Cue and ball deflection or “squirt”

Cue and ball deflection „or “squirt”… in billiards
Rod Crossa兲
Physics Department, University of Sydney, Sydney NSW 2006, Australia
共Received 15 August 2007; accepted 22 November 2007兲
A billiard ball struck by a cue travels in the same direction as the cue unless the ball is struck toward
one side in order to impart sidespin. In that case the ball deflects or “squirts” away from the line of
approach of the cue, typically by a few degrees. Measurements and calculations are presented
showing how a cue tip slides across the ball if it is unchalked, resulting in a large squirt angle, and
how it grips the ball when it is chalked, resulting in a smaller squirt angle. © 2008 American Association
of Physics Teachers.
关DOI: 10.1119/1.2825392兴
A simple problem in mechanics is the determination of the
outcome of a head-on collision between two billiard balls. A
slightly more complicated problem is to determine the outcome for an oblique collision, a situation commonly encountered in the game of billiards. If an incident ball strikes a
stationary ball obliquely, then the two balls head off at an
angle of about 90° to each other.1–3 The coefficient of sliding
friction between the billiard balls is very small, typically
about 0.06, so the initially stationary ball moves in a direction almost parallel to the line joining the ball centers, corresponding to the direction of the normal reaction force.
A similar situation arises when a cue stick is used to strike
a stationary billiard ball. Struck head-on, the ball heads off
along the line of incidence of the cue. The ball can be given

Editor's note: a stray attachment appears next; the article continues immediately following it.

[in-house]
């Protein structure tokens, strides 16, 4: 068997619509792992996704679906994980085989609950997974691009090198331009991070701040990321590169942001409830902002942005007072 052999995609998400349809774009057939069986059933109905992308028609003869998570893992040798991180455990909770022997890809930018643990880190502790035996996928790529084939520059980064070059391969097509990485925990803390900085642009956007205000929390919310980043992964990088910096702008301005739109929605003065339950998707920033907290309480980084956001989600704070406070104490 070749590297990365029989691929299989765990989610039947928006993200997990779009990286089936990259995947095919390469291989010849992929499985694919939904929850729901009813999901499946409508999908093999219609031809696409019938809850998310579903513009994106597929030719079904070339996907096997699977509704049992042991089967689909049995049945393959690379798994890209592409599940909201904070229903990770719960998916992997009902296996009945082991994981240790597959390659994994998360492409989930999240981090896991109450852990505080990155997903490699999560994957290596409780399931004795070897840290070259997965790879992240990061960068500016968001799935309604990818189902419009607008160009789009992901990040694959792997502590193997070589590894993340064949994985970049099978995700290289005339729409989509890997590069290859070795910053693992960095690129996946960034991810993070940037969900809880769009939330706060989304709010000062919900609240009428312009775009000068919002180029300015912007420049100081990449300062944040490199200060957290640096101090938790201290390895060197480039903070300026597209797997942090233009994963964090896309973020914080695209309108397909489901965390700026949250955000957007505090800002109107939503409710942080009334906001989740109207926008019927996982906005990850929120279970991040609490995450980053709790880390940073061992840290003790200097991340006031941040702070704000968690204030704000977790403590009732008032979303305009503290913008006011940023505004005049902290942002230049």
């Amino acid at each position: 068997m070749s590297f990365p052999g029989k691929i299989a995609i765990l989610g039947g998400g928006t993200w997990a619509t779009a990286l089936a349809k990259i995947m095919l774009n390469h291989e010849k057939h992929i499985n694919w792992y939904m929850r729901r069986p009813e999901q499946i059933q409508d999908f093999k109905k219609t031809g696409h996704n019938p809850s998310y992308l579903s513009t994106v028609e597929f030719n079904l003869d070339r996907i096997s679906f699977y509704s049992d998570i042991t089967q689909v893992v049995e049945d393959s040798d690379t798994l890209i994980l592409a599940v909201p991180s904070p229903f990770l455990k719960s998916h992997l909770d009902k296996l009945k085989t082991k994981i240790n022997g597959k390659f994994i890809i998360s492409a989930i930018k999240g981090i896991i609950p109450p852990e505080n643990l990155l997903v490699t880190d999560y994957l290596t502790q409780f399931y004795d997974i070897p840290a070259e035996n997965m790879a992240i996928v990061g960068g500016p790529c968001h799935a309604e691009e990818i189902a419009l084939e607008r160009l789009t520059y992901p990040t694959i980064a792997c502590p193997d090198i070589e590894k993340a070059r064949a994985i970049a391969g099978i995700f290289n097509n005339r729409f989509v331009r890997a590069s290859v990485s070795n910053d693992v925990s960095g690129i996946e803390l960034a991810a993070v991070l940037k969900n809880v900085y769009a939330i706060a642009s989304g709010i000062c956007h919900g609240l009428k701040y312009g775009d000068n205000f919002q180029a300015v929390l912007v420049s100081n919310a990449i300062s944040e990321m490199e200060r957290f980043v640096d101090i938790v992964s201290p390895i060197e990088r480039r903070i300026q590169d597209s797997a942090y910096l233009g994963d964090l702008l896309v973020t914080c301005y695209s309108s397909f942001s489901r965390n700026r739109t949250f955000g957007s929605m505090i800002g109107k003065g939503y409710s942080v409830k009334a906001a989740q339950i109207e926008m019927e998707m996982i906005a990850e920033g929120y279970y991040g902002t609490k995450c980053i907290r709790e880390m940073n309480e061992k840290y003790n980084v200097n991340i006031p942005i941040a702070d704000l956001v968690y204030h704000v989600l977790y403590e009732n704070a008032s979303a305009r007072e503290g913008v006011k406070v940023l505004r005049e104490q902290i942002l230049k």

topspin or backspin by striking it above or below its center of
percussion,1,2 but the ball still moves along the line of the
incident cue. The ball can be given sidespin or “English” by
striking it to the left or right of center. The coefficient of
friction between the cue tip and a ball is larger than that
between the balls and can be enhanced by chalking the tip.
The ball heads off along a path parallel to the resultant of the
normal and friction forces. Surprisingly, the path followed by
a ball struck with sidespin is generally within a few degrees
of the line of incidence of the cue. If it wasn’t, then the path
of the ball would be more difficult to predict and players
would be reluctant to employ sidespin.
There is a limit to the amount of sidespin that can be
imparted to a ball. As the ball is struck further to the left or
right of center, the amount of sidespin increases, but so does
the deflection of the ball away from the line of the incident
cue. The latter effect is commonly known by billiards players
as “squirt” because the ball squirts away from its intended
path. If the ball is struck too close to its edge, then a miscue
will occur, where the tip slides around the side of the ball and
the ball squirts away from its intended path by a large angle.
The physics of squirt is not well understood, although it is a
commonly discussed by pool players.4,5 Anecdotal
evidence1,4,5 indicates that the squirt angle can be reduced by
using a light cue tip, but the author has not seen any experimental data on this effect.
In this paper, experimental and theoretical results are presented showing how the friction force varies with the impact
parameter in such a way that the squirt angle remains relatively small when the ball is struck not too far off center and
when the tip is chalked. A large fraction of the elastic energy
Am. J. Phys. 76 共3兲, March 2008